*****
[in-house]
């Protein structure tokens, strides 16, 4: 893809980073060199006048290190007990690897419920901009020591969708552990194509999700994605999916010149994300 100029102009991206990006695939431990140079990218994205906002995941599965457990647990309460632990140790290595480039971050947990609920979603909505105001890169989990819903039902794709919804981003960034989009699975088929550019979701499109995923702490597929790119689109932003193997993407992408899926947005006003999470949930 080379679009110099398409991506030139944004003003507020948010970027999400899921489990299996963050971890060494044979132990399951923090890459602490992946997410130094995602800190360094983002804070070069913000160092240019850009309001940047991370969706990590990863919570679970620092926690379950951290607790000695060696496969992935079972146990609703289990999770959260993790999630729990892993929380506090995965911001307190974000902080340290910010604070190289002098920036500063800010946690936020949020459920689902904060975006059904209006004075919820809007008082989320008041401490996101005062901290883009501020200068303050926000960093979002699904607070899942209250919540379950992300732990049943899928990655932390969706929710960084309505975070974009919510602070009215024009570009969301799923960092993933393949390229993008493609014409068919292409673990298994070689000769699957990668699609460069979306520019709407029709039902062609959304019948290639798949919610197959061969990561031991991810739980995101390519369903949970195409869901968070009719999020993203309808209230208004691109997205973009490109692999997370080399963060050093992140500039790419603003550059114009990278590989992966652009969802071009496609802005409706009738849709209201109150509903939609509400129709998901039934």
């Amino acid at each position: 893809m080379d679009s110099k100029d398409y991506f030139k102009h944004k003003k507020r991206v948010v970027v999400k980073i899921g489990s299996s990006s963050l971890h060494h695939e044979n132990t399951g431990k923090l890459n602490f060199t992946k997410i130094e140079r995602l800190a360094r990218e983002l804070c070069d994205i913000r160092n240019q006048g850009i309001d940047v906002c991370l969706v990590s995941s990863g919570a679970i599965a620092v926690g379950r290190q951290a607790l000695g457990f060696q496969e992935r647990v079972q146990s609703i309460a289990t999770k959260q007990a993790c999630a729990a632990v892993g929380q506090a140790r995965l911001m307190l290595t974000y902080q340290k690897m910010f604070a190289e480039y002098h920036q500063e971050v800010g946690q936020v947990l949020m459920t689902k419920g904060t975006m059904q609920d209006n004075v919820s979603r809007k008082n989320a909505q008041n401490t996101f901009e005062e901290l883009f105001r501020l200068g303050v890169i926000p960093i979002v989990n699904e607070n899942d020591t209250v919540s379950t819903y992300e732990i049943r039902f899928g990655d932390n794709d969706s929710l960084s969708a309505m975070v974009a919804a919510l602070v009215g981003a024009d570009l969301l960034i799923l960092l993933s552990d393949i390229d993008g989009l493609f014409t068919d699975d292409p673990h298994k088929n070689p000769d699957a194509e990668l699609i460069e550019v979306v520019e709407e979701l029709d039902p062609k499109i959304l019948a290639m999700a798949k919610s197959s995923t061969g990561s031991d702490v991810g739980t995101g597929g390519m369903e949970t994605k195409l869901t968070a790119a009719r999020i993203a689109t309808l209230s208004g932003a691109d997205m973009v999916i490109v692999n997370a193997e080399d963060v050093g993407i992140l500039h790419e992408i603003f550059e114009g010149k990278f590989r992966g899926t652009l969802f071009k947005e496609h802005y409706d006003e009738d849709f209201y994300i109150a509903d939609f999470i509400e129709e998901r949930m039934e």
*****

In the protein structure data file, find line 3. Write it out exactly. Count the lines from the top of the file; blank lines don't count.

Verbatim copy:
């Amino acid at each position: 893809m080379d679009s110099k100029d398409y991506f030139k102009h944004k003003k507020r991206v948010v970027v999400k980073i899921g489990s299996s990006s963050l971890h060494h695939e044979n132990t399951g431990k923090l890459n602490f060199t992946k997410i130094e140079r995602l800190a360094r990218e983002l804070c070069d994205i913000r160092n240019q006048g850009i309001d940047v906002c991370l969706v990590s995941s990863g919570a679970i599965a620092v926690g379950r290190q951290a607790l000695g457990f060696q496969e992935r647990v079972q146990s609703i309460a289990t999770k959260q007990a993790c999630a729990a632990v892993g929380q506090a140790r995965l911001m307190l290595t974000y902080q340290k690897m910010f604070a190289e480039y002098h920036q500063e971050v800010g946690q936020v947990l949020m459920t689902k419920g904060t975006m059904q609920d209006n004075v919820s979603r809007k008082n989320a909505q008041n401490t996101f901009e005062e901290l883009f105001r501020l200068g303050v890169i926000p960093i979002v989990n699904e607070n899942d020591t209250v919540s379950t819903y992300e732990i049943r039902f899928g990655d932390n794709d969706s929710l960084s969708a309505m975070v974009a919804a919510l602070v009215g981003a024009d570009l969301l960034i799923l960092l993933s552990d393949i390229d993008g989009l493609f014409t068919d699975d292409p673990h298994k088929n070689p000769d699957a194509e990668l699609i460069e550019v979306v520019e709407e979701l029709d039902p062609k499109i959304l019948a290639m999700a798949k919610s197959s995923t061969g990561s031991d702490v991810g739980t995101g597929g390519m369903e949970t994605k195409l869901t968070a790119a009719r999020i993203a689109t309808l209230s208004g932003a691109d997205m973009v999916i490109v692999n997370a193997e080399d963060v050093g993407i992140l500039h790419e992408i603003f550059e114009g010149k990278f590989r992966g899926t652009l969802f071009k947005e496609h802005y409706d006003e009738d849709f209201y994300i109150a509903d939609f999470i509400e129709e998901r949930m039934e």